Do extreme sport lovers have something in common with meditation masters? It sounds a bit strange to compare the groups together knowing their differences, but do not hold your breath. Andrew May, a performance coach who spent the past 15 years working with elite sports people, in his article “Going to Extremes”, was surprised when one of his friends from his team, a snowboarder, came back energized and relaxed from a long weekend in the mountains.
How is it possible that after so many hours of being in the mountains in the snow someone can feel so calm, relaxed and energized instead of exhaustion and tiredness? Here what Andrew May says in his article:
Mindfulness Meditation in Sport and Exercise
Dr Arnie Kozak, a mindfulness-based psychology expert, has investigated the same phenomena in a book called Mindfulness in Sport and Exercise.
“All athletes have experienced a meditative state worthy of a Buddha. Sometimes athletic activities pull you into a natural state of mindfulness. Sport becomes a form of meditation when you engage in it with your full attention,” he writes.
Kozak is not the only one to have noticed this pattern. Researcher G.E Brymer showed that extreme sportspeople experience freedom from everyday thoughts because being involved in extreme sports or a highly skilled activity left no cognitive room for any other thoughts. They were in the moment.
Formula 1 racer, Jochen Rindt, once said that “when driving you completely ignore everything and just concentrate. You forget about the whole world … It’s a very special feeling”.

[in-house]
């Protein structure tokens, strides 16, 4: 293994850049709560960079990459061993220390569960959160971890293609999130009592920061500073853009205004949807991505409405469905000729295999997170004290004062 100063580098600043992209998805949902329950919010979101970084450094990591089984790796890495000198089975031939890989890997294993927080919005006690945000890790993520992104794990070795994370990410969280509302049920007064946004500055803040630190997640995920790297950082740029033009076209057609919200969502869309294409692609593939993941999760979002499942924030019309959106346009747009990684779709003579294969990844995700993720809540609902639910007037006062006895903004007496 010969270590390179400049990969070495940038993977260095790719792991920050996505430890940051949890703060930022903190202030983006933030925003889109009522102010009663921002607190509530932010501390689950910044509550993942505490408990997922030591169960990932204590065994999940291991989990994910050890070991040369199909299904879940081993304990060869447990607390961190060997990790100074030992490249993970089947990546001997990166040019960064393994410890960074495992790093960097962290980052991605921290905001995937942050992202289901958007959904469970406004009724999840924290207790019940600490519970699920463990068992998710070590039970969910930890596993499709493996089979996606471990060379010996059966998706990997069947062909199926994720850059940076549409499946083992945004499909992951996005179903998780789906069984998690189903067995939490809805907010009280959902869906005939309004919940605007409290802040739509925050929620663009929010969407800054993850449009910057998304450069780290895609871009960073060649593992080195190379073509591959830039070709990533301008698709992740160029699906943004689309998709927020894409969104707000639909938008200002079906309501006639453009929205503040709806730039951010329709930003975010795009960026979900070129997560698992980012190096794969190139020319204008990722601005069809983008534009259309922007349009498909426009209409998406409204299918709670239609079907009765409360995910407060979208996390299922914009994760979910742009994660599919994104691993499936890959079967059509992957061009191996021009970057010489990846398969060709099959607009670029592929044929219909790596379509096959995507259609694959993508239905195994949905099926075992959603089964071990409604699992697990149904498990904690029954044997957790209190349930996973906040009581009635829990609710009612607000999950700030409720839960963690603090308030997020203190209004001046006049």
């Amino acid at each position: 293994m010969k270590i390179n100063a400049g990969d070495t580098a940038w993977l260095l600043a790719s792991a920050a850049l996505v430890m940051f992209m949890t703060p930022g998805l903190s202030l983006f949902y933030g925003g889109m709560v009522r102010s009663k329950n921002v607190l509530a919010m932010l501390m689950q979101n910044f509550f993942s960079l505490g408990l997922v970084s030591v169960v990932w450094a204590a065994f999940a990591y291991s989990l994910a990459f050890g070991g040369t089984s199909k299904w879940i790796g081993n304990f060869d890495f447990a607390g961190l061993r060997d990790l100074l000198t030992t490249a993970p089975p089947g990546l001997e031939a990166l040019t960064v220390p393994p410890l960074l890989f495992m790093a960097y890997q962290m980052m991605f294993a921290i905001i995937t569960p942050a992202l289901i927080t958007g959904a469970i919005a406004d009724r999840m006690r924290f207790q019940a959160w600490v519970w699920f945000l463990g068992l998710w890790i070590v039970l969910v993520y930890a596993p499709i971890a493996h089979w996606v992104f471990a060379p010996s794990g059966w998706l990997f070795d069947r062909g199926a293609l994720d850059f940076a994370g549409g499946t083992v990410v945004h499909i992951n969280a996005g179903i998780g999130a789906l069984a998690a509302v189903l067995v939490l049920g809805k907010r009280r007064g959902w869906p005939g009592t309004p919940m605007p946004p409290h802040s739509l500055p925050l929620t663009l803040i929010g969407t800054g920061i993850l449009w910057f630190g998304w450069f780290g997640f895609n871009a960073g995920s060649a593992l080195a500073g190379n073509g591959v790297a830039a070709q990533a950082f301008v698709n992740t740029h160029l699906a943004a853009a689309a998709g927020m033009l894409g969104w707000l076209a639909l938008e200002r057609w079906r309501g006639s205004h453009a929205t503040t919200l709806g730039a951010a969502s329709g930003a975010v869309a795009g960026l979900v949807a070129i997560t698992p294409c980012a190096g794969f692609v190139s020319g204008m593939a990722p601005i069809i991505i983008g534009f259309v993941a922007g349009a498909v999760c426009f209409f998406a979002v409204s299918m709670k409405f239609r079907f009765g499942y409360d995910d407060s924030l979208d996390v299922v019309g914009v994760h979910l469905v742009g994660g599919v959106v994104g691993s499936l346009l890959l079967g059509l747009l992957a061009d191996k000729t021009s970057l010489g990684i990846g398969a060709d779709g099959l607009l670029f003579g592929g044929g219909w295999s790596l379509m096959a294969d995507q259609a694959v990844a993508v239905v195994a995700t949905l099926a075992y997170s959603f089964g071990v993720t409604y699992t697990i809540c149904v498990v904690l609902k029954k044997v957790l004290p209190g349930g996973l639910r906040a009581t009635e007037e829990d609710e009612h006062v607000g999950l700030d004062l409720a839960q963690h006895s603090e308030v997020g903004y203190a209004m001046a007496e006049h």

Whether you’re flying down a mountain on a snowboard, running the last kilometre of a marathon or kayaking through a river with a grade 5 difficulty level (translated as scary), you’re so focused that you are actually practicing a form of meditation – moving meditation.
Moving meditation is the feeling you get when you are completely aware of your breath and your thoughts are aligned with what your body is doing. You might be skateboarding, hang gliding, doing kettle-bell training or skiing down a snow-tipped mountain – if you are totally in the moment and fully engaged in the activity (sometimes referred to as being ‘in the zone’, ‘flow’, ‘switched on’, etc.) then you are practicing moving meditation.
When I think about this it really does make sense and even solves a problem for me.
I know the benefits of meditation and we even have a meditation guru at our clinic. I know it calms my mind and helps me to focus – allowing me to be in the moment so I can go home to my young kids full of energy and with a reservoir of patience. It also helps me to maintain good posture and avoid stress during tough times.
But as a high-energy ‘sports/jock’ type of guy, there are times in my life where I struggle to sit still for five-minutes and slow my breathing, stay calm and meditate in the traditional sense.
Now I know that I can grab my surf ski, rig up my mountain bike or throw on my running shoes and still experience the same benefits of psychological disconnection as I would through a sitting meditation, I realise how easy it really is for me to add ‘moving meditation’ into my life. (Note: The research shows that you are best to try and incorporate the two different types of ‘moving meditation’ – extreme sports/movement for a shot of adrenalin and energy to the system and to help you recharge and freshen the mind; and the more traditional relaxation activities like yoga, tai chi and deep breathing to switch on the parasympathetic nervous system, or off button, and help the body to recover physiologically). Original article here.
You might not want to go into the extreme of doing some extreme sports or exercise, to have the same experience. If this article on mindfulness meditation in sport and exercise is something you enjoyed reading share with your friends by clicking LIKE button.